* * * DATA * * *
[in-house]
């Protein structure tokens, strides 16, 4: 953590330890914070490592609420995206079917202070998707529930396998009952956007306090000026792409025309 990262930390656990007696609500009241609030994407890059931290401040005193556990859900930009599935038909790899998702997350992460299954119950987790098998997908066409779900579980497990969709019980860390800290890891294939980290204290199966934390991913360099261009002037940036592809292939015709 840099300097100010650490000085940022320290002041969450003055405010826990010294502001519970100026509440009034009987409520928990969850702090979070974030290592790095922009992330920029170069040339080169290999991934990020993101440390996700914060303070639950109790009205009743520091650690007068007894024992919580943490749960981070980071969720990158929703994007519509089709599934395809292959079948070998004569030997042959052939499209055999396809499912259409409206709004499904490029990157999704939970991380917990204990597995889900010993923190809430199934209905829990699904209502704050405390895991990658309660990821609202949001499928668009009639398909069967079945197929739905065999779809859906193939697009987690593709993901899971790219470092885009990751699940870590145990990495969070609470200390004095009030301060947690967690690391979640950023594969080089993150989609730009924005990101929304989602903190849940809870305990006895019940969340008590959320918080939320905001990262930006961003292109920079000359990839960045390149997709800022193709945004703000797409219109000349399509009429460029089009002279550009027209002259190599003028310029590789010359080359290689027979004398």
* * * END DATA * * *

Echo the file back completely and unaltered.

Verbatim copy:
[in-house]
């Protein structure tokens, strides 16, 4: 953590330890914070490592609420995206079917202070998707529930396998009952956007306090000026792409025309 990262930390656990007696609500009241609030994407890059931290401040005193556990859900930009599935038909790899998702997350992460299954119950987790098998997908066409779900579980497990969709019980860390800290890891294939980290204290199966934390991913360099261009002037940036592809292939015709 840099300097100010650490000085940022320290002041969450003055405010826990010294502001519970100026509440009034009987409520928990969850702090979070974030290592790095922009992330920029170069040339080169290999991934990020993101440390996700914060303070639950109790009205009743520091650690007068007894024992919580943490749960981070980071969720990158929703994007519509089709599934395809292959079948070998004569030997042959052939499209055999396809499912259409409206709004499904490029990157999704939970991380917990204990597995889900010993923190809430199934209905829990699904209502704050405390895991990658309660990821609202949001499928668009009639398909069967079945197929739905065999779809859906193939697009987690593709993901899971790219470092885009990751699940870590145990990495969070609470200390004095009030301060947690967690690391979640950023594969080089993150989609730009924005990101929304989602903190849940809870305990006895019940969340008590959320918080939320905001990262930006961003292109920079000359990839960045390149997709800022193709945004703000797409219109000349399509009429460029089009002279550009027209002259190599003028310029590789010359080359290689027979004398």